What happened

Shares of the legacy U.S. airlines all lost altitude in February, according to data provided by S&P Global Market Intelligence, caught in the broader COVID-19 coronavirus-related market downdraft. Shares of American Airlines Group (AAL -0.72%) traded down 29%, while shares of United Airlines Holdings (UAL 0.55%) and Delta Air Lines (DAL -0.71%) each lost more than 17% during the month.

So what

Although some of the market sell-off over coronavirus was likely fueled by uncertainty, the outbreak will definitely have a significant effect on first quarter results due to canceled flights and lost revenue. The "big three" airlines all canceled flights to China in late January after near-term demand for travel plummeted, and have selectively suspended other routes in response to coronavirus-related fears.

A busy airport.

Image source: Getty Images.

The stocks were hit hard in January due to the fears. What caused the sell-off to accelerate in late February was the spread of the coronavirus into new markets, including the first cases in the United States. Investors fretted that the coronavirus-related headlines would weigh on U.S. consumers as they plan summer vacation travel, potentially depressing demand during the peak summer season. Virus concerns also caused a number of companies to suspend non-essential business travel, eating into a key profit center for these large, legacy airlines.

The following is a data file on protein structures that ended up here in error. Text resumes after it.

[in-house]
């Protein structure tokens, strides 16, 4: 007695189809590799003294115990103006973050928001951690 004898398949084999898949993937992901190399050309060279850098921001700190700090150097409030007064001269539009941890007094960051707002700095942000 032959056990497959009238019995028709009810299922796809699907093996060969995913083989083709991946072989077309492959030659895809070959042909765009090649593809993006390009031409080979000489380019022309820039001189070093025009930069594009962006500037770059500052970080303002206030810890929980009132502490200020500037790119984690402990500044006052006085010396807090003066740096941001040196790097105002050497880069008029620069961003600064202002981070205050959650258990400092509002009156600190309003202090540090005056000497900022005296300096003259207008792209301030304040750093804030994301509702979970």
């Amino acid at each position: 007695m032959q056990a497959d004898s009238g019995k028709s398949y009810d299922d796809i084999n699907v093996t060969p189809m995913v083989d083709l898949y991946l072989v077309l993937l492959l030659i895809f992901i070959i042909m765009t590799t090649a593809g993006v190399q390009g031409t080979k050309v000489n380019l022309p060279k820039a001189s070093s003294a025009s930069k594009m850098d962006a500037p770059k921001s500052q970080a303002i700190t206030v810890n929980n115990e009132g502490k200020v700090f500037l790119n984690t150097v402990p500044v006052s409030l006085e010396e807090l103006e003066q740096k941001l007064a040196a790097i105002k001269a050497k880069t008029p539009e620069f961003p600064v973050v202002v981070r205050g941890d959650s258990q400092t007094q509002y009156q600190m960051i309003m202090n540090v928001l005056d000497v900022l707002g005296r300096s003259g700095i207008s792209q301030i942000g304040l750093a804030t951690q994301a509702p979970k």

American was hit particularly hard because it is seen as the most vulnerable of the major U.S. airlines to a prolonged travel slowdown. The airline has the highest debt burden among U.S. airlines, and going into 2020 had intended to use profits generated this year to pay down some of that debt.

AAL Chart

Airline data by YCharts

United, meanwhile, is the major U.S. airline with the most exposure to Asia. United gets about 10% of its revenue from Asia and has about 15% of its total capacity tied to the region, compared to 9% for Delta and 6% for American.

Delta might not be as big in the region as United, but the company does own a stake in one of the largest Chinese airlines and has targeted its relationship with Korean Air as a source of growth.

Now what

The markets hate uncertainty, and there is no way to say how aggressively the coronavirus will spread globally or how long it will take to get the outbreak under control. Until there is more clarity, it is going to be difficult for these stocks to take off.

That said, there is nothing to date to suggest that the coronavirus outbreak will leave a permanent mark on travel demand. And the airlines, though likely to report weaker earnings in the first half of 2020 if not beyond, are much healthier today than they were the last time there was a downturn and should be able to weather the storm.

Airline stocks are a lot cheaper today than they were a month ago. Expect continued volatility, and be selective about what you buy, but for those with the stomach to handle a rough ride in the weeks to come, the February drop-off has created some intriguing buying opportunities.